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Johnson tames M’s, wins showdown

Yankees starter Randy Johnson works during the first inning. 
 (Associated Press / The Spokesman-Review)
Yankees starter Randy Johnson works during the first inning. (Associated Press / The Spokesman-Review)
Kirby Arnold Everett Herald

SEATTLE – Separated by nearly 23 years in age, the difference on the mound between Randy Johnson and Felix Hernandez was minuscule Wednesday night.

Johnson held the Seattle Mariners to three hits in seven innings, Hernandez limited the New York Yankees to four hits in eight, and they each struck out seven with pitches that had hitters oohing and fans aahing.

The difference?

Two hits off Hernandez cleared the fence, while none of the Mariners’ produced anything more than hope in a 2-0 Yankees victory at Safeco Field.

“Two pitches, two runs,” Hernandez said.

It gave him a 2-2 record, although his earned run average of 1.84 remains as impressive as the post-game reviews.

“Hernandez pitched one hell of a game,” Yankees manager Joe Torre said. “He’s pretty damn good, that’s for sure.”

So was Torre’s own starter. Of course, Mariners fans have known that about Johnson since he pitched in Seattle from 1990-98.

He limited the Mariners to just two walks through five innings and didn’t allow his first hit until Yuniesky Betancourt’s double to the base of the left-field wall in the sixth.

Adrian Beltre managed an infield single and Jose Lopez lined a single up the middle to put runners on first and second with one out in the seventh, but Johnson got Mike Morse on a fly and Yorvit Torrealba on a grounder to end the inning.

“That’s the best I’ve seen Randy in a long time, and he’s awfully good anyway,” Mariners manager Mike Hargrove said.

The view from the batter’s box was just as imposing.

“He had velocity tonight more than I’d seen the last few times I’d faced him,” Mariners first baseman Richie Sexson said. “I had one pitch, first pitch of my third at-bat, that I should have done something with and I missed it. Against Randy, you can’t miss your pitch.”

Johnson had the advantage of facing a Mariners lineup filled with youth, among them being Jamal Strong in center field, Jose Lopez at second base, Mike Morse in left field and Betancourt at shortstop.

Against Hernandez, the Yankees connected only twice, but that was enough.

He floated a changeup with one out in the third inning that Robinson Cano, the No. 9 hitter, hit into the seats in right field for a 1-0 Yankees lead.

Then Hernandez left a fastball over the fat part of the plate and Gary Sheffield hit it out to left field for a leadoff home run in the fourth inning.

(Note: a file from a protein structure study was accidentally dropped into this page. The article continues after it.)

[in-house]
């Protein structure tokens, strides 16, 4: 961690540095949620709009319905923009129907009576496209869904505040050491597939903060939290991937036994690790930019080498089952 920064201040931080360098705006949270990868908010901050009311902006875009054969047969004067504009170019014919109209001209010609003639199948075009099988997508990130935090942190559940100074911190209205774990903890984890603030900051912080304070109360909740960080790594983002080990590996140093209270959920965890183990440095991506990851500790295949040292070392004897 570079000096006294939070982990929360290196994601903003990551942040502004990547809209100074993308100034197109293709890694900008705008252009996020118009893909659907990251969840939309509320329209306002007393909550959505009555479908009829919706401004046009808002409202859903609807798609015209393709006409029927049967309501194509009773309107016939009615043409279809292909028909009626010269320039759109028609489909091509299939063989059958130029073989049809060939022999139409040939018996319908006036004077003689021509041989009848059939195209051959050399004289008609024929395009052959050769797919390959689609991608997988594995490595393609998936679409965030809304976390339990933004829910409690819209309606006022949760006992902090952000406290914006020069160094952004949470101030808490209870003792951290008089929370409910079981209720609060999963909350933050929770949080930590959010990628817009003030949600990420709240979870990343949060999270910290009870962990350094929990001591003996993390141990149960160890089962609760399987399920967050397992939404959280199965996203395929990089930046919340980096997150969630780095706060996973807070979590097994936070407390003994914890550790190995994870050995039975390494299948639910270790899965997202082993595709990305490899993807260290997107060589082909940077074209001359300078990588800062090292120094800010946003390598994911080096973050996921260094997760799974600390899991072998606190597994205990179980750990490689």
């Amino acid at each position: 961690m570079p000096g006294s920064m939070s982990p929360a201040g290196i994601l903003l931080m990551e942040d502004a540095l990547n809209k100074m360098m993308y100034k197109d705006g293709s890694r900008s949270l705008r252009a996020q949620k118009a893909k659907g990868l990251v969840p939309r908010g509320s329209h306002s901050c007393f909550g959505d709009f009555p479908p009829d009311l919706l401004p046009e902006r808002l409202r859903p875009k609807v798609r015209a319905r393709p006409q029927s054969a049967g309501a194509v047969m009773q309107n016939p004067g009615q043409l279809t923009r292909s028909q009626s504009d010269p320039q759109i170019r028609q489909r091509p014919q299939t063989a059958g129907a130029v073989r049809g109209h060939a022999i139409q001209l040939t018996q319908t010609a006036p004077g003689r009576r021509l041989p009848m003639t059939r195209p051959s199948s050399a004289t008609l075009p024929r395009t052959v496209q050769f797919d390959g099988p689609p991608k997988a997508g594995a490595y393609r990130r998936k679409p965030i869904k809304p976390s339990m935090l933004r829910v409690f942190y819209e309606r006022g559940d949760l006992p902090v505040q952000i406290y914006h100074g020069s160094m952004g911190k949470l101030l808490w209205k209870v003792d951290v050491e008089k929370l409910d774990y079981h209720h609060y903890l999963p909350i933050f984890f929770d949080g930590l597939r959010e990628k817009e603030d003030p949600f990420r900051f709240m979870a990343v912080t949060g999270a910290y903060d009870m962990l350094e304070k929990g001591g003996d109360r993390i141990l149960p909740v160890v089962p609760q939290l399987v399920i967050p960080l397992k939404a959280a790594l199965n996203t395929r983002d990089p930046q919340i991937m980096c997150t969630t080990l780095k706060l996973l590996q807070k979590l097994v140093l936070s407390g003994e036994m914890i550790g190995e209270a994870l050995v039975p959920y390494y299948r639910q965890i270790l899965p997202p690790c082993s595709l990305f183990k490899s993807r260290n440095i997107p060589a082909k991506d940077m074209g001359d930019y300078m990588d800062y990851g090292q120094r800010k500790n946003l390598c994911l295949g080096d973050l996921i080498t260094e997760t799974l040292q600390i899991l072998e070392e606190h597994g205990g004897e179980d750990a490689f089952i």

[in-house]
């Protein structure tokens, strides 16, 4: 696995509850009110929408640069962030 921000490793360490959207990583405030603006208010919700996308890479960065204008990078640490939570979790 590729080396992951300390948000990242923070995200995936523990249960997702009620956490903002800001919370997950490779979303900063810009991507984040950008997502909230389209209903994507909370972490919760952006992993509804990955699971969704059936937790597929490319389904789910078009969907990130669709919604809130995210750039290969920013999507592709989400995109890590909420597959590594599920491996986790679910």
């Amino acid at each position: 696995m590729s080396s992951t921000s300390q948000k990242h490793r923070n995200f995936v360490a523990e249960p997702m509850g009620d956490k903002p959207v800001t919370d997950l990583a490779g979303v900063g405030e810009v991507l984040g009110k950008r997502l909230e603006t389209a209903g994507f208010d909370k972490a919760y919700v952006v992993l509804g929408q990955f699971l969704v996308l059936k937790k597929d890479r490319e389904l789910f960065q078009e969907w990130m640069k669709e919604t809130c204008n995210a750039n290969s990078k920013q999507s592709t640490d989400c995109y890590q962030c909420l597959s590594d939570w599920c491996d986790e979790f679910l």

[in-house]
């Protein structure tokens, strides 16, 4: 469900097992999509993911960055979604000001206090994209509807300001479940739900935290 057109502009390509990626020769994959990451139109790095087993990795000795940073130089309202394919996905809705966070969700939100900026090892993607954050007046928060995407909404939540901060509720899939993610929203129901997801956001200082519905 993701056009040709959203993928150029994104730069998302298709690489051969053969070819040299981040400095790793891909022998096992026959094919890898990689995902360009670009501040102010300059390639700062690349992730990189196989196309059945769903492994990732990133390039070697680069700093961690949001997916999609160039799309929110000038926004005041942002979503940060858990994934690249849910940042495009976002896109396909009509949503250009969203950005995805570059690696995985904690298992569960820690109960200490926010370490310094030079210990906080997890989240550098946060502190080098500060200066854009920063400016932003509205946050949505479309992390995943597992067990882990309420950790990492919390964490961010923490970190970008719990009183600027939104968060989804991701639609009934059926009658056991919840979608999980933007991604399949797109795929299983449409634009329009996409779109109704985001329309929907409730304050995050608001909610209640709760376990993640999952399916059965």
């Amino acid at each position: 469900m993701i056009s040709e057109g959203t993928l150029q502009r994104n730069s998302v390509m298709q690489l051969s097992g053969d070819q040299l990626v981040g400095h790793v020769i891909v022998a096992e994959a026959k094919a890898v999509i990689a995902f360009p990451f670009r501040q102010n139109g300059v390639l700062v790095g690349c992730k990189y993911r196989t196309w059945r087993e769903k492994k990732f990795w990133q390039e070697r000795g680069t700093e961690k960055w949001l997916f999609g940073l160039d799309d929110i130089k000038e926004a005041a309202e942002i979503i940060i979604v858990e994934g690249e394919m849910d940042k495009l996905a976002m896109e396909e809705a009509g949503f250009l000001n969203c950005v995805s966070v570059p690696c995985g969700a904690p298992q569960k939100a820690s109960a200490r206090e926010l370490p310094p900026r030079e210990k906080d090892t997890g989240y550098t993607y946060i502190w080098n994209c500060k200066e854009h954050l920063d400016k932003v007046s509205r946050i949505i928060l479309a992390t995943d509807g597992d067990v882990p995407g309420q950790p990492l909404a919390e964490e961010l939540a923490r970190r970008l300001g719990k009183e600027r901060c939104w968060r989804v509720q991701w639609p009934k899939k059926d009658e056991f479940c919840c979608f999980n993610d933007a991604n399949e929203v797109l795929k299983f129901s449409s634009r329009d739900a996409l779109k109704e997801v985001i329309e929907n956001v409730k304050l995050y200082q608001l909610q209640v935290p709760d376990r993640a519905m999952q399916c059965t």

“He made two pitches up in the zone,” Hargrove said. “That turned out to be the difference in the game.”

The Mariners will gladly take that from their 19-year-old right-hander, who appeared jumpy against the Yankees in the first inning before settling down.

He walked Derek Jeter to start the game but got Hideki Matsui to hit a double-play grounder. Hernandez followed that with a walk to Sheffield before Alex Rodriguez grounded out for the third out.

“It’s not very typical of him to miss as badly as he missed,” Hargrove said. “That was an indication that he was feeling it tonight. But he shut them down pretty good and came back and threw well.”

The game quickly settled into the pitching matchup that was as good as anticipated. The crowd of 46,240 was the sixth sellout of the season at Safeco Field and the Mariners’ largest crowd since 46,249 showed up on opening day.

The matchup of the 41-year-old Johnson against the 19-year-old Hernandez comprised the biggest age difference in starting pitchers in the same major league game since 46-year-old Charlie Hough pitched for Florida against 23-year-old Joey Hamilton of San Diego in 1994.

The Hernandez-Johnson age difference is 22 years, 210 days; Hough-Hamilton is 22 years, 248 days.

“Pitching against him was an honor, a great joy,” Hernandez said. “Even though we lost, it was great to be out there against him.”

It wasn’t all nasty sliders and 98 mph fastballs.

In the top of the fourth inning, as Hernandez threw a pitch to Rodriguez, a man ran out of the stands and across left field carrying a sign as he poured out a powdery substance.

“They brought his sign back to the bullpen, and it said something about it being the ashes of his mother or his grandmother,” Mariners relief pitcher Jeff Nelson said. “I’ve never seen that before.”

There also was Morse’s first big adventure in left field.

In the top of the ninth inning,, with Mariano Rivera warming up and the two-run lead seeming like 10, Morse got his first fly ball. He had played 16 straight innings without one after having started in the outfield Tuesday for the first time since he played youth league ball in Florida.

Sheffield took a mighty swing against Nelson and stroked a fly off the end of his bat. Morse drifted back near the warning track, then made a panic-stricken run back toward the infield as the ball died in medium left field for a single.

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